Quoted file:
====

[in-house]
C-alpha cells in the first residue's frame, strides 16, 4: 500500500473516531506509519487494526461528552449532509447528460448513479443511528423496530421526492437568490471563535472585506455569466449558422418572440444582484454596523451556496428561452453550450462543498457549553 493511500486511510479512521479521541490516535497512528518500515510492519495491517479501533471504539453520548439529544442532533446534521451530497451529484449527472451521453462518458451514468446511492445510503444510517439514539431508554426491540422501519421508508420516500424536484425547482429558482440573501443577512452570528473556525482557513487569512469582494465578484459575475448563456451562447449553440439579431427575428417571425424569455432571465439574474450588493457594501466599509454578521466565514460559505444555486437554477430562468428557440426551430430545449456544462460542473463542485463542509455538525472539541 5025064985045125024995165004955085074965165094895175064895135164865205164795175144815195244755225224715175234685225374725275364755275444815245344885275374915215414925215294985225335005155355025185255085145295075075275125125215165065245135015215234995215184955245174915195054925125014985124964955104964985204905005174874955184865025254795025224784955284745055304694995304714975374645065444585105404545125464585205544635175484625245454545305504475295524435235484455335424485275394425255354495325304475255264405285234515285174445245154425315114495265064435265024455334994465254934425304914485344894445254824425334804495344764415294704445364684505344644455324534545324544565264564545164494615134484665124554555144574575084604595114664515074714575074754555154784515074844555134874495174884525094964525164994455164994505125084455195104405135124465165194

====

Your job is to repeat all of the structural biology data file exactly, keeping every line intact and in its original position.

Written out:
[in-house]
C-alpha cells in the first residue's frame, strides 16, 4: 500500500473516531506509519487494526461528552449532509447528460448513479443511528423496530421526492437568490471563535472585506455569466449558422418572440444582484454596523451556496428561452453550450462543498457549553 493511500486511510479512521479521541490516535497512528518500515510492519495491517479501533471504539453520548439529544442532533446534521451530497451529484449527472451521453462518458451514468446511492445510503444510517439514539431508554426491540422501519421508508420516500424536484425547482429558482440573501443577512452570528473556525482557513487569512469582494465578484459575475448563456451562447449553440439579431427575428417571425424569455432571465439574474450588493457594501466599509454578521466565514460559505444555486437554477430562468428557440426551430430545449456544462460542473463542485463542509455538525472539541 5025064985045125024995165004955085074965165094895175064895135164865205164795175144815195244755225224715175234685225374725275364755275444815245344885275374915215414925215294985225335005155355025185255085145295075075275125125215165065245135015215234995215184955245174915195054925125014985124964955104964985204905005174874955184865025254795025224784955284745055304694995304714975374645065444585105404545125464585205544635175484625245454545305504475295524435235484455335424485275394425255354495325304475255264405285234515285174445245154425315114495265064435265024455334994465254934425304914485344894445254824425334804495344764415294704445364684505344644455324534545324544565264564545164494615134484665124554555144574575084604595114664515074714575074754555154784515074844555134874495174884525094964525164994455164994505125084455195104405135124465165194